The Area culture
Many villages and hamlets in our region have fine old buildings of dressed stone, and romanesque or gothic churches.
Saint-Flour has a renaissance upper town built on a cluster of vertical basalt columns, and an austere cathedral containing an ebony statue of Christ dating from the 14th century. Murat is a medieval fortified hill-town at the foot of the Cantal mountains, flanked by three great rocks, formerly volcanic chimneys. The XIth-century priory church of Bredons, perched on one of these rocks, is the start of an old Cluniac path which crosses the Cantal mountains and wends its way to the chapel at Manhaval in the Aveyron. In August each year a fine concert is put on in the church at Bredons.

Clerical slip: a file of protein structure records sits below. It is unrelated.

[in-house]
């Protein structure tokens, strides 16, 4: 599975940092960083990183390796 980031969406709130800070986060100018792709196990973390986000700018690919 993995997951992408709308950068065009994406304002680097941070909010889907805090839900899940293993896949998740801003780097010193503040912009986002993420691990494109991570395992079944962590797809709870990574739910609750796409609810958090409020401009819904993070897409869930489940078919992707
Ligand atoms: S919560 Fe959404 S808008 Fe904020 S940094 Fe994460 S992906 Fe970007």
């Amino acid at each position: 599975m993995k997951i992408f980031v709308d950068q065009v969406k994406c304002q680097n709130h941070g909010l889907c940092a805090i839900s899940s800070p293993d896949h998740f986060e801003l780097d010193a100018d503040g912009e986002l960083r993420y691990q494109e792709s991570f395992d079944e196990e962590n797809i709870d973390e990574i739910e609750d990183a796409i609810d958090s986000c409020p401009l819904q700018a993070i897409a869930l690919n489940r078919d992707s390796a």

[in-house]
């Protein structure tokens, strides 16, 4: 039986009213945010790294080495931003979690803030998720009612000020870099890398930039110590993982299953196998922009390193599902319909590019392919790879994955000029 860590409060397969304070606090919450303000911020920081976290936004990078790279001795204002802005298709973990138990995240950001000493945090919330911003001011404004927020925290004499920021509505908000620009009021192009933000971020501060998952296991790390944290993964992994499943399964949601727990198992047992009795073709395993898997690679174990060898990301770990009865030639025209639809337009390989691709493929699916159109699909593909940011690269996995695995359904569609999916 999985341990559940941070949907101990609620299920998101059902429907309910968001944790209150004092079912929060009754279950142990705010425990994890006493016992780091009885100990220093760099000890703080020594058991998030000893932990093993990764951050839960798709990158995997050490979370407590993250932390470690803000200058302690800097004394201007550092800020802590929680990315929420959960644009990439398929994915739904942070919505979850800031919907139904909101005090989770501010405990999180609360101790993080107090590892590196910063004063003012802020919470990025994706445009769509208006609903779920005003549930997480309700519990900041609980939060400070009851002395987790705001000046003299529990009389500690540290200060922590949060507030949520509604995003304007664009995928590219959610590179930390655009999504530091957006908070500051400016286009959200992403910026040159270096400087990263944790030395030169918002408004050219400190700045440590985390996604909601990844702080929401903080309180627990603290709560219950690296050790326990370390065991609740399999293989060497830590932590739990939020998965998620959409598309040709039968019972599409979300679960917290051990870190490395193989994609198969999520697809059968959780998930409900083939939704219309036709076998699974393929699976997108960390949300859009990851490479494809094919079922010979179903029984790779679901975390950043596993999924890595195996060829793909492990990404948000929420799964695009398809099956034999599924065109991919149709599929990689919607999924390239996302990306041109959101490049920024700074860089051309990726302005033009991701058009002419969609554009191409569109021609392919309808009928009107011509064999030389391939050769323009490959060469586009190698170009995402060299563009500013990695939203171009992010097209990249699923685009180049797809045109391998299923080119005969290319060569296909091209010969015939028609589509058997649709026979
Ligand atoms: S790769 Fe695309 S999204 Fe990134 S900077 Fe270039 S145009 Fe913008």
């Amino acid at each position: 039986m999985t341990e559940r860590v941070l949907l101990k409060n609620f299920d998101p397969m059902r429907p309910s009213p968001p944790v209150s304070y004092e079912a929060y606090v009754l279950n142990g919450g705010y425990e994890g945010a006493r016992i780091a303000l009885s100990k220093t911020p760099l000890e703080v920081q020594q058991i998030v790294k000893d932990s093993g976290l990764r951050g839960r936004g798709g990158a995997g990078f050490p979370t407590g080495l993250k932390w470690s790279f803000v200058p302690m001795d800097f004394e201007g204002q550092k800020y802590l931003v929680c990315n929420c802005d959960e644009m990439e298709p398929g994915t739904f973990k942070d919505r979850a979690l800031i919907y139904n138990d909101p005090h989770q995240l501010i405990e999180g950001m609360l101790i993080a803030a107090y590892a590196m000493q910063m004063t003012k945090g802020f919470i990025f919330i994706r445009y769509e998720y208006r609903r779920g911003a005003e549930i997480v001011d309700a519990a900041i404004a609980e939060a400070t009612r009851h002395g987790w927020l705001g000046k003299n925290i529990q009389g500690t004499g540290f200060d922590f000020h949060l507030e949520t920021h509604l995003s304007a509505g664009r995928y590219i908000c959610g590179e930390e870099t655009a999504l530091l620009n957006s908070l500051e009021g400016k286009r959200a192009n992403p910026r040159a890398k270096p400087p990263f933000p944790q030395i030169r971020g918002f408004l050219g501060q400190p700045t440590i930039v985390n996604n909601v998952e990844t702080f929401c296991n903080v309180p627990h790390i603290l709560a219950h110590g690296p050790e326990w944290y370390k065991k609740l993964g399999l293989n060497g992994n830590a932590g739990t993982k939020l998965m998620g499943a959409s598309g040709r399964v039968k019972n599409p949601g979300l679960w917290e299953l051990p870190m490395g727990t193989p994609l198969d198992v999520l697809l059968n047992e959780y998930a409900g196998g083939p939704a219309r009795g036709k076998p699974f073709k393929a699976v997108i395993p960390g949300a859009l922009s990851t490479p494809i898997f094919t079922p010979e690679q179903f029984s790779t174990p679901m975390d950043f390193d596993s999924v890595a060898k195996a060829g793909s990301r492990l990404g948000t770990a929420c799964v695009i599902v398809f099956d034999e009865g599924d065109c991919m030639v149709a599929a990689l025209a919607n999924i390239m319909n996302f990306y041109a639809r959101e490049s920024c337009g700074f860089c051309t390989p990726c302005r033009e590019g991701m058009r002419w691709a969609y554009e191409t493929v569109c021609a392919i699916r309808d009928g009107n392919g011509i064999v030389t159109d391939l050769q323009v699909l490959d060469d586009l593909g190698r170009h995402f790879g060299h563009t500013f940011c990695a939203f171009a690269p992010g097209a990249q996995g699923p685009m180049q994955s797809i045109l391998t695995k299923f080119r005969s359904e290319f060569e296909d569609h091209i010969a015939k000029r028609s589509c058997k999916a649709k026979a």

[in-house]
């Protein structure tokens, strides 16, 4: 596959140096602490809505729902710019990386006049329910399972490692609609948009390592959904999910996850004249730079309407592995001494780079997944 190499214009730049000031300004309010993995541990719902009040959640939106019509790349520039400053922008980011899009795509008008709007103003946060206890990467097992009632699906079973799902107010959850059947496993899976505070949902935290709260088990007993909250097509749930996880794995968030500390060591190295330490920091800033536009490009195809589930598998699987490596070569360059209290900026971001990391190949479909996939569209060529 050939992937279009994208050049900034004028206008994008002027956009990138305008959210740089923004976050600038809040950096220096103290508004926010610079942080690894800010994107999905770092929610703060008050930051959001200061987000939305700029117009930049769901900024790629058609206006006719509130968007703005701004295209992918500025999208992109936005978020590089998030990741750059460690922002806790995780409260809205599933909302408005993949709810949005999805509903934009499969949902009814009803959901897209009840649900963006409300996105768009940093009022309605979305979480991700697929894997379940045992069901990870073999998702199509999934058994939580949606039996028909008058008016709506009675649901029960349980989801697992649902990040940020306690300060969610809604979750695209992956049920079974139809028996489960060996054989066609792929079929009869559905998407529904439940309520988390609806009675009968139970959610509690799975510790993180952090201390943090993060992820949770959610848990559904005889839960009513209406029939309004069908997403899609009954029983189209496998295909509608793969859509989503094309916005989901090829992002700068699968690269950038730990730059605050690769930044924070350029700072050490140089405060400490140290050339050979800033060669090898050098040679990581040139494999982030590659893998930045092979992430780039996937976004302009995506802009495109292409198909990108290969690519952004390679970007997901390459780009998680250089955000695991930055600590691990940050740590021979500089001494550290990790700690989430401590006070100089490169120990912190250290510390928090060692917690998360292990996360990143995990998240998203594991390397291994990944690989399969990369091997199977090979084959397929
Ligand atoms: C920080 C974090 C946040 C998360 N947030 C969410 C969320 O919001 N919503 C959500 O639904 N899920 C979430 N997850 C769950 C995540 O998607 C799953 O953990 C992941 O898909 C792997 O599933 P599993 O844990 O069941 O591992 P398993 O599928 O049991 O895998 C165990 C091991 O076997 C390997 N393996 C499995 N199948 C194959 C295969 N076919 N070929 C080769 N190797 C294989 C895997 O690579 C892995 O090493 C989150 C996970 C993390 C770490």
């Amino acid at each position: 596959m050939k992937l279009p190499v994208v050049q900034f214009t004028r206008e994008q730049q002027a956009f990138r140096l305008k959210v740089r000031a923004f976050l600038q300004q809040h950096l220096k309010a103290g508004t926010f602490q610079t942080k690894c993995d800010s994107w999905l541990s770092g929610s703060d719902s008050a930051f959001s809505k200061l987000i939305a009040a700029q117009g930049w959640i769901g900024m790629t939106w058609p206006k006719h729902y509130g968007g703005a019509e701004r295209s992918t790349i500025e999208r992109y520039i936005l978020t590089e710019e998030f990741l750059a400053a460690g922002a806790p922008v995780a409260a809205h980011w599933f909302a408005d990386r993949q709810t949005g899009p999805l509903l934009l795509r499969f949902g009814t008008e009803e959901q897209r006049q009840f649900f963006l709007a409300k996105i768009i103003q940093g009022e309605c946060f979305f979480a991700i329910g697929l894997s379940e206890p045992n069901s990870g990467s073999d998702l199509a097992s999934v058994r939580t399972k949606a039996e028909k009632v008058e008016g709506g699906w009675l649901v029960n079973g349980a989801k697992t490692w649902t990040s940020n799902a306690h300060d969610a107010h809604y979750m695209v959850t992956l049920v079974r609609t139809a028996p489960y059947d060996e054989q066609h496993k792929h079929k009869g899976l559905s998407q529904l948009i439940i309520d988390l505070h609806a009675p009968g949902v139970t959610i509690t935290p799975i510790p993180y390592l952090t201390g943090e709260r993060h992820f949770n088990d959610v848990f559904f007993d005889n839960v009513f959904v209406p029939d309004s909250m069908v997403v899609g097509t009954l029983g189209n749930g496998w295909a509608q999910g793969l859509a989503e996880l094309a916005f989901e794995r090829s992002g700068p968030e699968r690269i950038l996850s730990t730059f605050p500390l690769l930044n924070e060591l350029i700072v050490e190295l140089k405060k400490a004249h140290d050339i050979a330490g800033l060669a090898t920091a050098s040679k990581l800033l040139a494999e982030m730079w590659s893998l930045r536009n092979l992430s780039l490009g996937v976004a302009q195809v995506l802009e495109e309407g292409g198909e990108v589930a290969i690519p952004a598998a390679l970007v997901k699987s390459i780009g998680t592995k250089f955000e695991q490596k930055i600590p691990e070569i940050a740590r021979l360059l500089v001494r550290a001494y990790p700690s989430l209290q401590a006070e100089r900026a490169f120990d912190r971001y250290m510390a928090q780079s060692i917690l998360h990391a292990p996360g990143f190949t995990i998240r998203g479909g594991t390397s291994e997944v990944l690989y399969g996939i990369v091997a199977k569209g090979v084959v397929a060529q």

Chaudes-Aigues is a charming old-world spa which is proud of having a hot spring (exploited since Roman days) with the hottest water in Europe, at 82oC.
The towns and villages hold regular street markets, and organise local festivals and concerts in the summer tourist season. Pierrefort has a Fête des Tersons (cattle fair) two weeks before Easter, and the European Championship of Square Boules! played on the steep streets in August. For details of local events, visit the website Pays de Saint-Flour.
There are two fine examples of civil engineering well worth visiting as part of your stay. The Garabit viaduct (40 minutes from La Roche) was built by Gustave Eiffel in 1881-84 to take the railway across the Truyère gorge. The Millau viaduct (2 hours 30 minutes from La Roche), was designed by Norman Foster and opened at the end of 2004: it takes the A75 motorway above the Tarn valley for 2.46 kms, and has the highest towers of any cable-stayed viaduct in the world.